Now that Colby Covington has left American Top Team, he can admit it wasn’t the most comfortable place for him to train since he introduced his trash-talking shtick to the world.
The welterweight announced he’d left the gym last week after longtime friend and coach Dan Lambert introduced a rule that demanded no insults between members unless a fight had been booked. With Covington having already established bitter rivalries with Jorge Masvidal, Dustin Poirier and Joanna Jedrzejczyk, that seemed to be closing the stable door after the horse had bolted.
Especially, Covington says, since things were already in bad shape by then.
“To be honest, guys, it started back in Brazil two years ago when I told Brazil they were filthy animals and the place is a dump. Because it’s the truth, the place is a dump, and all those people are filthy animals,” Covington said, speaking to Submission Radio. “And they were acting like filthy animals when they were saying I was gonna die, ‘you will die, oh, I fucked your mother this and that’, saying these vulgar things to my family. So, when I dished it to them, they can dish it but they can’t take it.
“That’s what really started to disrupt the relationship. I could see how much pressure Dan Lambert was under, and he didn’t like it. He didn’t like when all the Brazilians were coming up to him complaining, trying to get me kicked off the team. So, he felt what the hot seat was like then. But then as things started to progress, and you got journeyman Judas Masvidal trying to call me out, you got Dustin trying to say things in the media, you got Joanna trying to say things in the media, and eventually it just became too much for him. And I could just tell in his text messages and his calls that it was a lot of pressure, and I didn’t want to put him under that pressure, man.”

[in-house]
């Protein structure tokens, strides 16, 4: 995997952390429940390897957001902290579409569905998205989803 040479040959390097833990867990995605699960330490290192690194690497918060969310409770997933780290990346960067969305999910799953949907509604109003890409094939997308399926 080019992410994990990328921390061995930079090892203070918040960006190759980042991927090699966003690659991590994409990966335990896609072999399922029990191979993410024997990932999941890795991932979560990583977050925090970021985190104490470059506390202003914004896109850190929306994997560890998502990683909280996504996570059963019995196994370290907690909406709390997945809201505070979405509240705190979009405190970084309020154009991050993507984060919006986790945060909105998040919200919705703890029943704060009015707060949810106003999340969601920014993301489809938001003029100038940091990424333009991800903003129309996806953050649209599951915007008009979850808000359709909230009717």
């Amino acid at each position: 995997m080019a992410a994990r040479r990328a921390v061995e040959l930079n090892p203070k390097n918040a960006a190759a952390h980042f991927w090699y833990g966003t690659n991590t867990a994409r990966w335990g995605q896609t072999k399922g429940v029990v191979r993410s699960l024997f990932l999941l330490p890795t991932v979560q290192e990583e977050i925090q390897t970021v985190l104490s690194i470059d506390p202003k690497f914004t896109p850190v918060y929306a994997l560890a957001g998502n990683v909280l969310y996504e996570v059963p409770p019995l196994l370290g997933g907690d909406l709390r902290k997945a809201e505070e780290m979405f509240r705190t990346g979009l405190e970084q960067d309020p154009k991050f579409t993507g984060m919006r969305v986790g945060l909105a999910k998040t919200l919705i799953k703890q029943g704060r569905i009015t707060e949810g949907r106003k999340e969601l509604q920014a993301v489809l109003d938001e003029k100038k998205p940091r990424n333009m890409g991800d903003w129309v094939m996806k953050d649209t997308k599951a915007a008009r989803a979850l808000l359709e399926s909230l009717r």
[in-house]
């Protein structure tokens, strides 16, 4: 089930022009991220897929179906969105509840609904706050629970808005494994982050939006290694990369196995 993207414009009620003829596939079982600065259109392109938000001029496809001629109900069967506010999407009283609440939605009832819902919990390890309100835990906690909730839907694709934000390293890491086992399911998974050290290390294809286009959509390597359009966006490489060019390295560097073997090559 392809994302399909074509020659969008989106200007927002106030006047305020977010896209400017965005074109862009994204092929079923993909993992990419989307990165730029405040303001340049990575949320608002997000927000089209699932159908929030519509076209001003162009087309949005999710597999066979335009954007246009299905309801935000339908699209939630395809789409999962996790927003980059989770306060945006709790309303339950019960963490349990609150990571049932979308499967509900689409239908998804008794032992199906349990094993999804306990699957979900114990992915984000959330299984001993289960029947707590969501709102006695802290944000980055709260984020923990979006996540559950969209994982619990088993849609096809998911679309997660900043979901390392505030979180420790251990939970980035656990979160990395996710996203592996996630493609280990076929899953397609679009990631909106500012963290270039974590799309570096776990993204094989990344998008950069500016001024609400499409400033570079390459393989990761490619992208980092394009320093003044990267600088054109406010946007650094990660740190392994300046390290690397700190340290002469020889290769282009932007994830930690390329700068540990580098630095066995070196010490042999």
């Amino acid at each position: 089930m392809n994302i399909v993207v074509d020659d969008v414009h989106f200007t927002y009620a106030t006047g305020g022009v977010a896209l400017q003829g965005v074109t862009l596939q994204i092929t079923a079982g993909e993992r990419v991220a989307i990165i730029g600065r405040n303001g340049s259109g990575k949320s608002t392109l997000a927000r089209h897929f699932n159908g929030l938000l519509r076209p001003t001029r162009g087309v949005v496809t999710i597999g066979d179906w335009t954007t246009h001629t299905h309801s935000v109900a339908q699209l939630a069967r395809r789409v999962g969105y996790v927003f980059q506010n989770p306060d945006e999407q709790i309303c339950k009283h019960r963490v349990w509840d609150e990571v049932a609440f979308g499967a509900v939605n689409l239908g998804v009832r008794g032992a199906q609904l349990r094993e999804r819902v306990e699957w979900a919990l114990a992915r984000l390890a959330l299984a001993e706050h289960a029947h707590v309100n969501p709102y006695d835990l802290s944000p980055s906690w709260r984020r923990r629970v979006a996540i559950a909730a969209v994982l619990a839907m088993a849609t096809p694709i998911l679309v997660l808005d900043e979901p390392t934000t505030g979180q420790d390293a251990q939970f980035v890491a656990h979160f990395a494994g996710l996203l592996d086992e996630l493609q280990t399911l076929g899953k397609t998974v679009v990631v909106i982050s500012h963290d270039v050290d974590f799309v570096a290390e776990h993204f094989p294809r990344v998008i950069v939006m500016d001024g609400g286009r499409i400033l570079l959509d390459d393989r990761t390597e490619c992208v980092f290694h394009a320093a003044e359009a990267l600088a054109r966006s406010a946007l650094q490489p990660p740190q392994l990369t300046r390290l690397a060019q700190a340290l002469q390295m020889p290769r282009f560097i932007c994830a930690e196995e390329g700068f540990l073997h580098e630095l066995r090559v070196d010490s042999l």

Covington says his days at the gym started becoming filled with issues as arguments and altercations began taking place during his training sessions.
“To be honest, the last year, going in there, every time I would go in there it’s just negative energy and it’s such a toxic environment,” Covington said. “I felt drained. It took all my energy, it took everything. Like, I couldn’t get good training. Dude, Jorge would come, I’d be boxing, he’d come scream from the other side of the cage trying to interrupt my training multiple times, probably five or ten times. I’m just like, man, I don’t need this anymore, dude. I don’t need this drama in my life. If these guys want to fight, let’s go do it in the octagon. Or if you want to fight and you’re really that tough, let’s go see each other in the streets. But you know, that’s a whole other subject.”